It struck me that there are two different paths taken to suffering in Joseph’s story. Joseph sees God’s fingerprints all over his circumstances and comes to the incredible conclusion that God is working good in spite of the evil intention of others. Jacob on the other hand, exclaims, “Everything is against me!” For Joseph, his suffering is making him more like Jesus. For Jacob, his suffering puts a pause on his spiritual progress…and it’s over twenty years before he’s back in the game. Don’t let that be you.

I love the picture that Joseph paints of God…He’s not only sovereign over the events of history, He’s also personally involved in the lives of His people. He is gracious and compassionate, a God of mercy. “God sent me ahead to preserve many lives…” It’s a word of life, not death. God in sovereign grace has guided Israel’s history. And God in sovereign grace is guiding our history as well.

My prayer for us…that we would continually be stunned by God’s work in our lives and that we would see clearly the evidences of His handiwork even in the most mundane and ordinary of circumstances.

Until next time…stay salty.

This post is based on our Genesis series. Download the podcast at: Central Christian Church Main Service, or follow us on twitter: @ccclancaster

 

He’s Beginning to Look a Lot Like Jesus

Genesis 44

The climax of the story…Judah is beginning to look a lot like Jesus. He’s willing to sacrifice himself for the good of another. It’s the greatest theme in literature…Katniss and Prim in The Hunger Games, Batman in The Dark Knight Rises, Carton in A Tale of Two Cities just to name a few. In fact Jesus said it this way, “Greater love has no one than this, that someone would lay down his life for his friend.” It’s a picture of the ultimate sacrifice that Jesus made for us, taking our place, dying in our stead, so that we might live.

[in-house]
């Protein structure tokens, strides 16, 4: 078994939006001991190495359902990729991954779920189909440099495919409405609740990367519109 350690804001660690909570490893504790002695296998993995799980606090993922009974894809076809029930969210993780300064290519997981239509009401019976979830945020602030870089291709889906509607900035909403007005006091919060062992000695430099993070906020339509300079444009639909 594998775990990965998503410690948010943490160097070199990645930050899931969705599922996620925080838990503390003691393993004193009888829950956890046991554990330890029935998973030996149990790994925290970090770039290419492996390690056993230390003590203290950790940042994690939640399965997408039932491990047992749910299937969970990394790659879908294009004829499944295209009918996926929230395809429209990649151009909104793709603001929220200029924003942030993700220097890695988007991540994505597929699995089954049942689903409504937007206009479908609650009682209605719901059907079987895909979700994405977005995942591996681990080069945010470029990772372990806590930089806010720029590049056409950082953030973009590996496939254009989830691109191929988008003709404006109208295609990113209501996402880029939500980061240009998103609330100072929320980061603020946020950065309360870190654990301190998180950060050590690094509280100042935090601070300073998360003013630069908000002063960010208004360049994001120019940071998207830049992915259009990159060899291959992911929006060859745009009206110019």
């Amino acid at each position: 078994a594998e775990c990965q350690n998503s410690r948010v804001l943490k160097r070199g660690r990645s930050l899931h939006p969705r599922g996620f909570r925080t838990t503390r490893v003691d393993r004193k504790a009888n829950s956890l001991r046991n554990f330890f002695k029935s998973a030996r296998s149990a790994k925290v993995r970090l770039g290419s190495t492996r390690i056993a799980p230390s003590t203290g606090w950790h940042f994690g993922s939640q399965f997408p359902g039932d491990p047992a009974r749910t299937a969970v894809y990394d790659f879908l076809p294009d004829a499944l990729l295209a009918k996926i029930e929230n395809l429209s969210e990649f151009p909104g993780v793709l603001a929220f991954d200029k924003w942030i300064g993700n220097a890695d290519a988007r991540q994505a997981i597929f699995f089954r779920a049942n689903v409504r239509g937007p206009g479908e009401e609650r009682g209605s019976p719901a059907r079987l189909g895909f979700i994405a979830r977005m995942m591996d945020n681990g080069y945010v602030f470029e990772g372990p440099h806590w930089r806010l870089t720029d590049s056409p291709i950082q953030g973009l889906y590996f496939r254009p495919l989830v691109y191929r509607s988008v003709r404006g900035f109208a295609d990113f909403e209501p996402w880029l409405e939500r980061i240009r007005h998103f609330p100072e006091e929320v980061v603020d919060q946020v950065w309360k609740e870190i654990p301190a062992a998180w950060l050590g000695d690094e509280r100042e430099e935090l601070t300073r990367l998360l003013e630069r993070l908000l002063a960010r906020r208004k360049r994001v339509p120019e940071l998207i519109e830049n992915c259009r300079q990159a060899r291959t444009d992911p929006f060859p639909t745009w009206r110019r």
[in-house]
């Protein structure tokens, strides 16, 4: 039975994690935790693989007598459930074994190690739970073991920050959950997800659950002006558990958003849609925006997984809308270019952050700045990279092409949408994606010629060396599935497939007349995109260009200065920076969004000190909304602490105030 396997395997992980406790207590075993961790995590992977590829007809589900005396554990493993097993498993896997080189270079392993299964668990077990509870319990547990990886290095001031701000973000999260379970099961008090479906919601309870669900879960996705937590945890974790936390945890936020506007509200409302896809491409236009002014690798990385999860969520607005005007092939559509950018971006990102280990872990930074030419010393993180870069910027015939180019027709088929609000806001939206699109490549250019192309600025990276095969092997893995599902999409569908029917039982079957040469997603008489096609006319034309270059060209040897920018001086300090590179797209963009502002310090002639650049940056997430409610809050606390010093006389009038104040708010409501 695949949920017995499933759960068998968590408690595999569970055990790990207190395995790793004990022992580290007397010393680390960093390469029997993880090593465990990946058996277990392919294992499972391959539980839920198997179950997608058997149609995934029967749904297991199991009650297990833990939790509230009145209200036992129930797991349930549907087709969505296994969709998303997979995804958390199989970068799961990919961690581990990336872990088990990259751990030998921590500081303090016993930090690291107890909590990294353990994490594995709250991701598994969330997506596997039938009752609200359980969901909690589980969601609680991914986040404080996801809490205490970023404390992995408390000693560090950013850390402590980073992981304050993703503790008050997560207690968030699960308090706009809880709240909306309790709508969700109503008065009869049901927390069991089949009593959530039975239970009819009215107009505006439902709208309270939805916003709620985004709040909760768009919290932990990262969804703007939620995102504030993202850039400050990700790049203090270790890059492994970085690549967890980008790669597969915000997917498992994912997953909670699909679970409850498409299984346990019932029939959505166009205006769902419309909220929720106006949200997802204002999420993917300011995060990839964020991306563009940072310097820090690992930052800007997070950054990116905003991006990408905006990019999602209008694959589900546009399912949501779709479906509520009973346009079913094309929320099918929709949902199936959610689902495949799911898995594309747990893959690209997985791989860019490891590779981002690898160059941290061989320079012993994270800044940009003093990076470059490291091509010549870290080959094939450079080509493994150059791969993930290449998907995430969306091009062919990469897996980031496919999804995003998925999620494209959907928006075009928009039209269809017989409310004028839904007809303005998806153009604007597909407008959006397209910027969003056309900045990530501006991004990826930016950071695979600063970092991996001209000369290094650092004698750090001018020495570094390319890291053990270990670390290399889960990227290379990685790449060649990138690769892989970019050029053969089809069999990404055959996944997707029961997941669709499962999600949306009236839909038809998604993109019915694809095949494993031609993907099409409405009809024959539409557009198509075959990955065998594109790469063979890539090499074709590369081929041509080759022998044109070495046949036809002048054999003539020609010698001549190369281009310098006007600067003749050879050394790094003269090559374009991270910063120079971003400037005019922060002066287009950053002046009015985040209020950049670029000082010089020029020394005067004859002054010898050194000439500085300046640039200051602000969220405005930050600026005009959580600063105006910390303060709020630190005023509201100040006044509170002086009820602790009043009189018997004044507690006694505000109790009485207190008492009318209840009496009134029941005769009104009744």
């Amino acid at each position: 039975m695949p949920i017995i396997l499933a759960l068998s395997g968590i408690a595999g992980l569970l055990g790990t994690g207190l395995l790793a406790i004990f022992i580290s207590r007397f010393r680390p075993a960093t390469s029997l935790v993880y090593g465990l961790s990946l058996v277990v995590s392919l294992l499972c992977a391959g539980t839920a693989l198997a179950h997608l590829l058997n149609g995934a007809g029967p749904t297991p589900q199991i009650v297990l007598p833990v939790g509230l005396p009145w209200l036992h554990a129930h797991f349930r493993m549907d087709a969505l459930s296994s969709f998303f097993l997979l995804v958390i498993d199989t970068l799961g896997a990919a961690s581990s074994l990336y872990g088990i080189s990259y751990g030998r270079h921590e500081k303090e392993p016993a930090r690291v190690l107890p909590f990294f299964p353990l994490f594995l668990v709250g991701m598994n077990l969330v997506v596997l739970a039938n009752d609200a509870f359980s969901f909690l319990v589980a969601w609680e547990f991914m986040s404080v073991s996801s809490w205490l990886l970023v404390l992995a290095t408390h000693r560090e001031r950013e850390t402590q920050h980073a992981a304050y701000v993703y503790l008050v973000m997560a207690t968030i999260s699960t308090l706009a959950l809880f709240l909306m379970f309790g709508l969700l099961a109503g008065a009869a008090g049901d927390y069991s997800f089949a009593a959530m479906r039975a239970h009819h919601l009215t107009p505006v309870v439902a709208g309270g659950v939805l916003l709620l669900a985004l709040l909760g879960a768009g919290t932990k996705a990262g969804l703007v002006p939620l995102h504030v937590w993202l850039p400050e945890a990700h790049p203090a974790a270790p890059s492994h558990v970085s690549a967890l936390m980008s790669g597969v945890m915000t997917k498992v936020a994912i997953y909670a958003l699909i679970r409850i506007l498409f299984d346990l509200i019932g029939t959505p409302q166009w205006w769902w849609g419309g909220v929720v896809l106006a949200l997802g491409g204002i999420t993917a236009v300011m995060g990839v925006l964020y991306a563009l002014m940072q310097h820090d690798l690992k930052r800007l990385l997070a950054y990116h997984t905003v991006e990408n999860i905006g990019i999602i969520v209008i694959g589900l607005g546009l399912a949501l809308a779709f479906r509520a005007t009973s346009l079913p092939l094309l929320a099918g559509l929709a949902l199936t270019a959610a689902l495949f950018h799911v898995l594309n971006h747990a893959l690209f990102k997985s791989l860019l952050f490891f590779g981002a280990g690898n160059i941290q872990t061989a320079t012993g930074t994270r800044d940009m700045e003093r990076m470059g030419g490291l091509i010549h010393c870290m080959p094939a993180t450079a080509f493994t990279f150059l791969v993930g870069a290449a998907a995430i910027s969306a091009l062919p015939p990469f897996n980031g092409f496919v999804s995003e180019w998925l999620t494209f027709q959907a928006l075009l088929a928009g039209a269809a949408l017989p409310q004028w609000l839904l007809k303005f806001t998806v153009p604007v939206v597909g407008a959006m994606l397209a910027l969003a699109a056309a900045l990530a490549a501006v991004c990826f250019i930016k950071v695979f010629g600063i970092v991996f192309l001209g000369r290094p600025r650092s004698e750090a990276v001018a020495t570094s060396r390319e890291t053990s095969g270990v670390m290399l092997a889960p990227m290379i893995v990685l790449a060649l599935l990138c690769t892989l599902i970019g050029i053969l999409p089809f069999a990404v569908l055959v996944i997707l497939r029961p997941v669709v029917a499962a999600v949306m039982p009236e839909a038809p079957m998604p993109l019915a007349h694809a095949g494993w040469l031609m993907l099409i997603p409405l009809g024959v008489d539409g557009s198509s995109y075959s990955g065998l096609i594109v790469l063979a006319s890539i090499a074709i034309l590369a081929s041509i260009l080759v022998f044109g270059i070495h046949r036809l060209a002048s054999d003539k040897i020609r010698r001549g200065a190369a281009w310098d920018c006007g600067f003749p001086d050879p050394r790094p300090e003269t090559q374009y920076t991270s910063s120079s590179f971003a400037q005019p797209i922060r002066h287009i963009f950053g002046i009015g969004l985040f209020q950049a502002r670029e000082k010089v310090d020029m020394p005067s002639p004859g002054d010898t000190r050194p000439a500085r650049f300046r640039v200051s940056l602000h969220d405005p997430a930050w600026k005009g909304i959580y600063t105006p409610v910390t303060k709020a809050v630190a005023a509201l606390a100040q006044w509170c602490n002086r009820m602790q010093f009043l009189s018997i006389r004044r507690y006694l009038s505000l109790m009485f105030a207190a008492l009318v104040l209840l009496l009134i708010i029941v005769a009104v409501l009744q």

Judah’s willingness to step in and offer himself, and the brothers insistence on returning with Benjamin are evidences of a spiritual transformation that has already begun to take place in their lives. At what point did they become believers…when did they pass from death to life? It’s hard to tell exactly from the story. For Judah it seems to have started with his encounter with Tamar. With the rest of the clan? The process seems to have started when they first met Joseph and were forced to acknowledge their sin. But whenever that was, we see a different character in the boys. Looking out for others. Willing to sacrifice themselves for another’s good. They’re beginning to look a lot like Jesus, too.

That’s what trusting Jesus is all about. It’s not just getting incrementally better. It’s about a total transformation…a new creation…death to life…kingdom of darkness to the kingdom of the beloved Son. God doesn’t save us just so that we could go to heaven. If that was the goal, guess what? You’d already be there. No, He saves us so that we can image Him, we can bear His image, to His creation. He wants to radically change us by His transforming grace so that we live and love like Jesus. It’s a lifelong process that begins the moment we trust Him and continues until we see Him face to face. If you aren’t experiencing that radical change? Maybe like the brothers you are carrying the guilt of unconfessed sin…as a believer you have already been forgiven, but guilt is a grace that tells us something’s wrong. We need to make it right. If we don’t, then our spiritual growth will be stunted…we will never experience the life that God saved us for. But maybe you have never said “yes” to Jesus. Maybe you’ve said “yes” to what your parents, or what your church, or what your friends believe, but you’ve never believed in Jesus yourself. You haven’t passed from death to life yet. But you can. Today could be the day.

May the transforming grace of God cause you and me to look a lot like Jesus today.

Until next time…stay salty.

This post is based on our Genesis series. Download the podcast at: Central Christian Church Main Service, or follow us on twitter: @ccclancaster